This film was produced by the National Automobile Theft Bureau in conjunction with the Texas Department of Public Safety. This film serves law enforcement officers as a training aid, furthering the development of more effective practices for combating car thieves. Topics covered include car theft statistics, common auto-stealing techniques, how to handle a call reporting a stolen vehicle, and how to spot a stolen car. Homer Garrison Jr., the Director of the Texas Department of Public Safety, introduces the film and stress the importance of effectively handling automobile thefts. Glen McLaughlin, Chief of the Bureau of Identification and Records for the Texas Department of Public Safety, is co-credited as director.
Established by the Texas Legislature on August 10, 1935, the Texas Department of Public Safety was created by the consolidation of the Texas Highway Motor Patrol with the Texas Rangers. Since that time, its duties have grown to include such activities as the state licensing of drivers, vehicle inspection, narcotics enforcement, and the State Civil Defense Office, (now the Division of Emergency Management,) which aids local governments during times of natural disaster or social upheaval. While its duties have evolved over time, the mission of the DPS has remained constant - to provide public safety services to those people in the state of Texas by enforcing laws, administering regulatory programs, managing records, educating the public, and managing emergencies, both directly and through interaction with other agencies.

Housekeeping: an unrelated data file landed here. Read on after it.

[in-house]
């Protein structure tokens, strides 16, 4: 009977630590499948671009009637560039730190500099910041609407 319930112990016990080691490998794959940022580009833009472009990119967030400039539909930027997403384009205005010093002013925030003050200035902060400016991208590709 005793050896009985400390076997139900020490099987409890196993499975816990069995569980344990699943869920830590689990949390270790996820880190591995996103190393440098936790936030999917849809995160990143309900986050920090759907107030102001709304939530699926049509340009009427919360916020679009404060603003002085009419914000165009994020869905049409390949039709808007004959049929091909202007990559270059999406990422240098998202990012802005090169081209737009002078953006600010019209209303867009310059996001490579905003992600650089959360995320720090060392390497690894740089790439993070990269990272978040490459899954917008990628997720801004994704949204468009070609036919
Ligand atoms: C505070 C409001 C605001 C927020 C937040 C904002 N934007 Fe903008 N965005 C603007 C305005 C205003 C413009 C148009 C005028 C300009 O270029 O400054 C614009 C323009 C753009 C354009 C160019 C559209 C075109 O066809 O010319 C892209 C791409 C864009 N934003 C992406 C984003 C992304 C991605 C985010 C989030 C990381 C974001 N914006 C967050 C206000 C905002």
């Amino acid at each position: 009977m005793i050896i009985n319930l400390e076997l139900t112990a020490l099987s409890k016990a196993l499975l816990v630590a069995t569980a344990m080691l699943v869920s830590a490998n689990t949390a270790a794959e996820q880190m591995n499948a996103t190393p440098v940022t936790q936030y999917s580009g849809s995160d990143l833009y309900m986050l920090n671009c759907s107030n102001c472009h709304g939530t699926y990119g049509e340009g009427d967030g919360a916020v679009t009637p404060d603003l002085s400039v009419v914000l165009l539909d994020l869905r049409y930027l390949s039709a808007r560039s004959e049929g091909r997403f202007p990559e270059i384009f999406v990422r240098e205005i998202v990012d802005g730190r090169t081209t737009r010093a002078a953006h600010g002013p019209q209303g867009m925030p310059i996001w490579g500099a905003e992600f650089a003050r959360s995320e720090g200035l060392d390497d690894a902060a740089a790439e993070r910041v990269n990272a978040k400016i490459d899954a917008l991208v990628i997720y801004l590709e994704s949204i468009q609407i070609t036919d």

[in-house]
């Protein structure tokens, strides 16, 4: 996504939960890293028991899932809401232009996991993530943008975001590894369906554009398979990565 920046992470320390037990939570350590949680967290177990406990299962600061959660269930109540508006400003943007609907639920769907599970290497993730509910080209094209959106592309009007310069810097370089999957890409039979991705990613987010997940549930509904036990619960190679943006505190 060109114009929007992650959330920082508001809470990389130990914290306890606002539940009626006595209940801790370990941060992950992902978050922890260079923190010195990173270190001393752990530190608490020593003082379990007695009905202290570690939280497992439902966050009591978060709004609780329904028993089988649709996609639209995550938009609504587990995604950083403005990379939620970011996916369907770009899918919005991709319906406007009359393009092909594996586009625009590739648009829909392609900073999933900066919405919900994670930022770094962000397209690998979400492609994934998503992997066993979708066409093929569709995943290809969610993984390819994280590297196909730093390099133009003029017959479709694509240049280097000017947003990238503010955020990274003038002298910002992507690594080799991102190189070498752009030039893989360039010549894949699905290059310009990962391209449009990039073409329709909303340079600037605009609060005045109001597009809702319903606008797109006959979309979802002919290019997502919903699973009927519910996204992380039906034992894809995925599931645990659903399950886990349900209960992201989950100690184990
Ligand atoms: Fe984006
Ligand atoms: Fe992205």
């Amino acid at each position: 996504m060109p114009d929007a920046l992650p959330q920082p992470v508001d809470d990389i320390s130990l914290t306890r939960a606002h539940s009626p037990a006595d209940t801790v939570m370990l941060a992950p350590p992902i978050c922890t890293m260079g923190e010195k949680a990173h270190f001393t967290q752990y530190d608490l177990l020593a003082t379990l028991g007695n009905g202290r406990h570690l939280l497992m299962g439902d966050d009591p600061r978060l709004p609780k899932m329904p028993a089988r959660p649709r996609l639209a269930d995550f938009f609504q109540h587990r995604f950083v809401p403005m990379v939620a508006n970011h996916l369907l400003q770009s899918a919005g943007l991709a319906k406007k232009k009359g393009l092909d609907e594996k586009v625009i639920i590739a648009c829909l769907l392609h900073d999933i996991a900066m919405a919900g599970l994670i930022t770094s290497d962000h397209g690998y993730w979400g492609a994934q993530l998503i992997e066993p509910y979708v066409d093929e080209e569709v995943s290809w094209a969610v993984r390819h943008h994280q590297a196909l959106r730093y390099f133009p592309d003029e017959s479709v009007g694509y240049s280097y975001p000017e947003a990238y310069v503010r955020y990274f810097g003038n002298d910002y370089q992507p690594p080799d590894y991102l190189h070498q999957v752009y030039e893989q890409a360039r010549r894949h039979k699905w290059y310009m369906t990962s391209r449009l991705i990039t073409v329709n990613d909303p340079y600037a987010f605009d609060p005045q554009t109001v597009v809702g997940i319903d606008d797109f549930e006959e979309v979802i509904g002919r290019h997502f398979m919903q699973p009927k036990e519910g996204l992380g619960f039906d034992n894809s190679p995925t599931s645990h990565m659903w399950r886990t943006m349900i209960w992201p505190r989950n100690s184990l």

Colonel Homer Garrison Jr.'s lifelong Texas law enforcement career began at age 19 (shortly after graduating from Lufkin High School), when he was appointed deputy sheriff of Angelina County. In 1930, he joined the newly forming Texas Highway Patrol. When the Texas Highway Patrol became part of the Texas Department of Public Safety in 1935, Col. Garrison became the new agency's first assistant director. In 1938, his role changed to director of the DPS and chief of the Texas Rangers, a position he held until his death in 1968. The Texas Ranger Hall of Fame and Museum at Fort Fisher is named for him.